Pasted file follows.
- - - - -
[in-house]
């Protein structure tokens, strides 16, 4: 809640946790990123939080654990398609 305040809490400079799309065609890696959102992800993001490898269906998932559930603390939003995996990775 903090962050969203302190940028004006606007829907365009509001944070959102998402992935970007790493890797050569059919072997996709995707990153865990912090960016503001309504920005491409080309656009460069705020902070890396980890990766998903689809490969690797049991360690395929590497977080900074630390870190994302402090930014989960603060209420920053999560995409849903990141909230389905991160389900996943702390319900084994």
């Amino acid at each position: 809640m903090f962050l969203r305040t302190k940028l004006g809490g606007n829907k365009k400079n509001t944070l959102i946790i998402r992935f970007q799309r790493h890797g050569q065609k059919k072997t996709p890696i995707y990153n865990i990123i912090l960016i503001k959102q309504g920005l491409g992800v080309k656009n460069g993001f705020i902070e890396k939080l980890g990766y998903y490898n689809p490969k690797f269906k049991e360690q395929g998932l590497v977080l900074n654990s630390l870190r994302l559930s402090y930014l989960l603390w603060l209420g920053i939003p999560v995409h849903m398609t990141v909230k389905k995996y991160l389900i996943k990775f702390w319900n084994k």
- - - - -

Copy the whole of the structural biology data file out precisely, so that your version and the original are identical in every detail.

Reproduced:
[in-house]
């Protein structure tokens, strides 16, 4: 809640946790990123939080654990398609 305040809490400079799309065609890696959102992800993001490898269906998932559930603390939003995996990775 903090962050969203302190940028004006606007829907365009509001944070959102998402992935970007790493890797050569059919072997996709995707990153865990912090960016503001309504920005491409080309656009460069705020902070890396980890990766998903689809490969690797049991360690395929590497977080900074630390870190994302402090930014989960603060209420920053999560995409849903990141909230389905991160389900996943702390319900084994």
């Amino acid at each position: 809640m903090f962050l969203r305040t302190k940028l004006g809490g606007n829907k365009k400079n509001t944070l959102i946790i998402r992935f970007q799309r790493h890797g050569q065609k059919k072997t996709p890696i995707y990153n865990i990123i912090l960016i503001k959102q309504g920005l491409g992800v080309k656009n460069g993001f705020i902070e890396k939080l980890g990766y998903y490898n689809p490969k690797f269906k049991e360690q395929g998932l590497v977080l900074n654990s630390l870190r994302l559930s402090y930014l989960l603390w603060l209420g920053i939003p999560v995409h849903m398609t990141v909230k389905k995996y991160l389900i996943k990775f702390w319900n084994k």